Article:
In this study, the pattern of ar expression in zebrafish during sex determination and differentiation clearly segregated the fish into two groups. This is in accordance with a study in sea bass where differences in ar expression were first encountered at 150 dph and became especially marked at 250 dph (corresponding with the time of sex differentiation) with higher expression in a male dominant group compared to a female dominant group (male and female dominant groups were based on consecutive size grading) . In the current study, we find peaks in ar expression in the high expresser group at 16 and 25 dph which is shortly after a peak in expression of dmrt1 is observed and shortly before a peak in sox9a expression. These peaks in expression of the different genes around 10–18 dph coincide with the expected initiation of transformation from ovary to testis in individuals developing into males. The difference in expression profiles between the two groups at the time of sex differentiation is most likely sex-related and corresponds to differences between males and females, suggesting an important role for ar in sex differentiation. In a recent study of zebrafish gonad development, Hossain et al (2007) found ar mRNA levels at 4 weeks post fertilization (their first measurement) to be similar in males and females. However, from 5–7 wpf the ar expression was higher in the transforming testis . Furthermore, expression levels of ar mRNA at different developmental stages has been studied in hermaphrodite fish species such as the protogynous wrasse, Halichoeres trimaculatus  and the protandrous black porgy, Acanthopagrus schlegeli . In the black porgy, both the testicular tissue of the bisexual gonad and the functional testis exhibited higher ar mRNA levels than the ovarian tissue. Conversely, ar mRNA levels were lower in functional ovaries than in the ovarian part of the bisexual gonad, suggesting association of the decrease in ar mRNA levels with protandrous sex change in this fish species . The ubiquitous expression of ar in adult zebrafish of both sexes found in this study is in accordance with  and we found ar expression in all investigated tissue of adult zebrafish (gonad, brain, liver, kidney, skin, muscle, eye) of both males and females.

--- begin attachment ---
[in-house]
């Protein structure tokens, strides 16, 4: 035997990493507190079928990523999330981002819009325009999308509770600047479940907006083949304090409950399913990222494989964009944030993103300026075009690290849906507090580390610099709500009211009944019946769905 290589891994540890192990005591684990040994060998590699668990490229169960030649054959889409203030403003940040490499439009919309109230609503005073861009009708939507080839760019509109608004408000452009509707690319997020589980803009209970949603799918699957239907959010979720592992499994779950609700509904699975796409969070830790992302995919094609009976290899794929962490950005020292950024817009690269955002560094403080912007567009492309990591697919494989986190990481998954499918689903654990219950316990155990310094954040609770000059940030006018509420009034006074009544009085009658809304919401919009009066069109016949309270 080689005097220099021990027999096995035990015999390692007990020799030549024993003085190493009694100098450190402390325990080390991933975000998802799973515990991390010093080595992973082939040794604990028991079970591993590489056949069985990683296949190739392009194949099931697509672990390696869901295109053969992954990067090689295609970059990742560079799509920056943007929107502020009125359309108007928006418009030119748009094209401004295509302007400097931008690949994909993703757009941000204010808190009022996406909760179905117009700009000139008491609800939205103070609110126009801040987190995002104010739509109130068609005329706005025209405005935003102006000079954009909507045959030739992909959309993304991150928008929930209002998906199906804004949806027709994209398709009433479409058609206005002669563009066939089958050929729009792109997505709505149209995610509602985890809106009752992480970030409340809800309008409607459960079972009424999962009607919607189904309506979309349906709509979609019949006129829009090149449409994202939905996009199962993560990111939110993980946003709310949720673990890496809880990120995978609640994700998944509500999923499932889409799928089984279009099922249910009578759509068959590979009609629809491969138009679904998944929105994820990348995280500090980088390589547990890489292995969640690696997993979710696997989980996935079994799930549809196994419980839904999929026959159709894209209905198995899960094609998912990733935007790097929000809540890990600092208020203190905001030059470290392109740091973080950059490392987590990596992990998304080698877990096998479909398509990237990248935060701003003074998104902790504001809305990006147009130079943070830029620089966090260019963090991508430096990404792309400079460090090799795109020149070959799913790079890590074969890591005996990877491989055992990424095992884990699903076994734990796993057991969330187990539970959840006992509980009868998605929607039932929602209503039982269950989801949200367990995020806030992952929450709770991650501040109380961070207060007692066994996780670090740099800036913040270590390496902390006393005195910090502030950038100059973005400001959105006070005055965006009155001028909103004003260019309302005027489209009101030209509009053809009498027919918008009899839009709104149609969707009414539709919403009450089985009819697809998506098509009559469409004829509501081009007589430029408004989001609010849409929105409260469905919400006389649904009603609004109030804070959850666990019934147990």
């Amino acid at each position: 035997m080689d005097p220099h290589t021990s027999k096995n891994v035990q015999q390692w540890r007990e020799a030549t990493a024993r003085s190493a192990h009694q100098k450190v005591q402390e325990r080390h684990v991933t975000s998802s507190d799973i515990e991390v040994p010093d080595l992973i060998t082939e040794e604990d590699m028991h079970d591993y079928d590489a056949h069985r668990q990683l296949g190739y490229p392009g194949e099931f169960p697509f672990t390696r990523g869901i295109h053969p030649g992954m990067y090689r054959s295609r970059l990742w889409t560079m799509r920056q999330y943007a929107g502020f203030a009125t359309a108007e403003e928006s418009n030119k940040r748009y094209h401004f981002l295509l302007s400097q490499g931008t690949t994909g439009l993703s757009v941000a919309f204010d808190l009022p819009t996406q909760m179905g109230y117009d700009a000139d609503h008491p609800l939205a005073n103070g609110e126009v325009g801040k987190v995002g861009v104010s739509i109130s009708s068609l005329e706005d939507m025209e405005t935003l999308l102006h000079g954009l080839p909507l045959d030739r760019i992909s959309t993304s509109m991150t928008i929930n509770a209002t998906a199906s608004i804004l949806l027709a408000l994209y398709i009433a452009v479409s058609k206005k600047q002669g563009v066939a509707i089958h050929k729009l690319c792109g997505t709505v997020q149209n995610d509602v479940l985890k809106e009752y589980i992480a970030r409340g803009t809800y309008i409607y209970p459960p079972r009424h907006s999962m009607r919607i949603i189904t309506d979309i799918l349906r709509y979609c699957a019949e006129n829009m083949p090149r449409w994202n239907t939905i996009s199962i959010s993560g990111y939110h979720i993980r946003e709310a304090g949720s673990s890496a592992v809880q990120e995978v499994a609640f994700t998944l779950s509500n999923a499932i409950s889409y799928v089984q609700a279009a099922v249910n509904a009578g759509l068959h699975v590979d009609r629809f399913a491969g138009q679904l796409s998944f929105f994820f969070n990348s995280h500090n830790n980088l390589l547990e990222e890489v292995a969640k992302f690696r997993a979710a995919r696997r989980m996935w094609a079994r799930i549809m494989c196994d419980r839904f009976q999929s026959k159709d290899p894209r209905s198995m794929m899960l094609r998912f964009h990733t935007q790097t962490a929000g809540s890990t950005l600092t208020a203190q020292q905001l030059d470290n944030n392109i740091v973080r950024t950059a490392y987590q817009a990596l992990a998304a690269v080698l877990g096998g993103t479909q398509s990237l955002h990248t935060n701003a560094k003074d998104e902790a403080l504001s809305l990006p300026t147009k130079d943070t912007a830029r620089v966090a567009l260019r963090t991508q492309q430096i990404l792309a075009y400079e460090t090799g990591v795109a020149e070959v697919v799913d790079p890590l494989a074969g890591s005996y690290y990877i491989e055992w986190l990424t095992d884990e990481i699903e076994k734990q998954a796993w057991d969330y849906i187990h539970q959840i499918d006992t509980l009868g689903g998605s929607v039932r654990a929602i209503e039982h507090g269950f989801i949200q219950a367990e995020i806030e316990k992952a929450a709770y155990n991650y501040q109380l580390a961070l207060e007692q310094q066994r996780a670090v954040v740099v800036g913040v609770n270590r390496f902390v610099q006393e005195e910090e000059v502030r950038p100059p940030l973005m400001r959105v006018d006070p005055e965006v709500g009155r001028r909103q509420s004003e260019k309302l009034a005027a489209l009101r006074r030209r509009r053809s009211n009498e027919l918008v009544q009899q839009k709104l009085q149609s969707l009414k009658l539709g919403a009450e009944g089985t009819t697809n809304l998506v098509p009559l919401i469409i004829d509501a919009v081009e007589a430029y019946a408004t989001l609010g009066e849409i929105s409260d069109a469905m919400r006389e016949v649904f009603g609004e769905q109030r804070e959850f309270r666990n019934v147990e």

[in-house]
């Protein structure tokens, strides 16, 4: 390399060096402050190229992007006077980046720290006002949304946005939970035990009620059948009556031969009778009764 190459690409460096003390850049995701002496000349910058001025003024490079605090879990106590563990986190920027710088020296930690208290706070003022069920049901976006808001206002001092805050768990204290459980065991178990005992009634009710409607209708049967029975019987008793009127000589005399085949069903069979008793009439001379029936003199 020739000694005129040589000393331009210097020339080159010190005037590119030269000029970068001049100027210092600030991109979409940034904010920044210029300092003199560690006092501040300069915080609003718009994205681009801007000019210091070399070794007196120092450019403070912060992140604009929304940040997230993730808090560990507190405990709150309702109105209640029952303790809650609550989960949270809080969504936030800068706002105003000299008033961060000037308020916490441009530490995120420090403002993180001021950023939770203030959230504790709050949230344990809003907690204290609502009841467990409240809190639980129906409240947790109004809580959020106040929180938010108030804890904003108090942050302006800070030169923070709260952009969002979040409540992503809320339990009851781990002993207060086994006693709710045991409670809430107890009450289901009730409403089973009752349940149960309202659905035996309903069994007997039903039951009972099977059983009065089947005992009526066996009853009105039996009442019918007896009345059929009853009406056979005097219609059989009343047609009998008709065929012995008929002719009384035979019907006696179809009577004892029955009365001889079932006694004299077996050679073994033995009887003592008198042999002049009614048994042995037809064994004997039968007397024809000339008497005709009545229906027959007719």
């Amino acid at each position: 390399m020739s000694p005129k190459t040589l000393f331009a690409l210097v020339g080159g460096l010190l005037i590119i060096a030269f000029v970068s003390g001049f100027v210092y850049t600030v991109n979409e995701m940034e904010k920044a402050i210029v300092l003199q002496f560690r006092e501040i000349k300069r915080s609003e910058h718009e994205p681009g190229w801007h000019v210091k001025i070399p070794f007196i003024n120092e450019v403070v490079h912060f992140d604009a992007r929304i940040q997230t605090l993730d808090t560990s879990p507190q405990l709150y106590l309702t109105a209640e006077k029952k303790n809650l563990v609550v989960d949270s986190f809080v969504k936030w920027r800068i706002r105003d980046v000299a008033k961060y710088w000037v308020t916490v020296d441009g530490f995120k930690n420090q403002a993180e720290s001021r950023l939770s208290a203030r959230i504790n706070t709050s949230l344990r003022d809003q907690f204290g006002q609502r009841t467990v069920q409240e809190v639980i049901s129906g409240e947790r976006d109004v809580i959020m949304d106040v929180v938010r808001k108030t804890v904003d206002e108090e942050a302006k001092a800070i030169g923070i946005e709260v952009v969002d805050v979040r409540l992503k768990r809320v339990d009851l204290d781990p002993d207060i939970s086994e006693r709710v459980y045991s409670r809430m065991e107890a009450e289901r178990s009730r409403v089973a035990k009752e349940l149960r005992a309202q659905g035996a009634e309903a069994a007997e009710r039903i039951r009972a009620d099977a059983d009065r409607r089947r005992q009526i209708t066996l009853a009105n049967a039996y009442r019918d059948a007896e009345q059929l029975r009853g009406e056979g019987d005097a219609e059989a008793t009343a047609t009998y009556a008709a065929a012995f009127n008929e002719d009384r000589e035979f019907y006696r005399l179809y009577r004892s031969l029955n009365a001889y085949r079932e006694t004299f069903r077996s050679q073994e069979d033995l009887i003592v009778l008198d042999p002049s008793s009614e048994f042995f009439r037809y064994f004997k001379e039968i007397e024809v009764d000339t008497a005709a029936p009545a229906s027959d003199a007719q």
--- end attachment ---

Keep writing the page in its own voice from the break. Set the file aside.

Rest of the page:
Also, the ovarian form of aromatase, cyp19a1a was suggested to be involved in sex determination and differentiation . cyp19a1a expression was found in undifferentiated gonads at 17 dpf which is expected based on the juvenile ovarian gonads. However, at 31 dpf the differentiated ovary showed specific expression of cyp19a1a in cells surrounding the oocytes . Furthermore, at 31 dpf the differentiated testis showed no expression of cyp19a1a . The results presented in this study correspond well with the previous studies of cyp19a1a expression. We find two peaks in expression during the sex determination and differentiation period (at 18 and 30 dph) in the high expresser group. Furthermore, we find that the expression of cyp19a1a in both the high and low expresser group is very low (almost undetectable in the low expresser group) at the time of gonadal transformation at approximately 19–21 dph. In accordance, a recent study showed cyp19a1a expression around oocytes in juvenile ovary, this expression was down-regulated and could no longer be detected when gonadal transformation was initiated .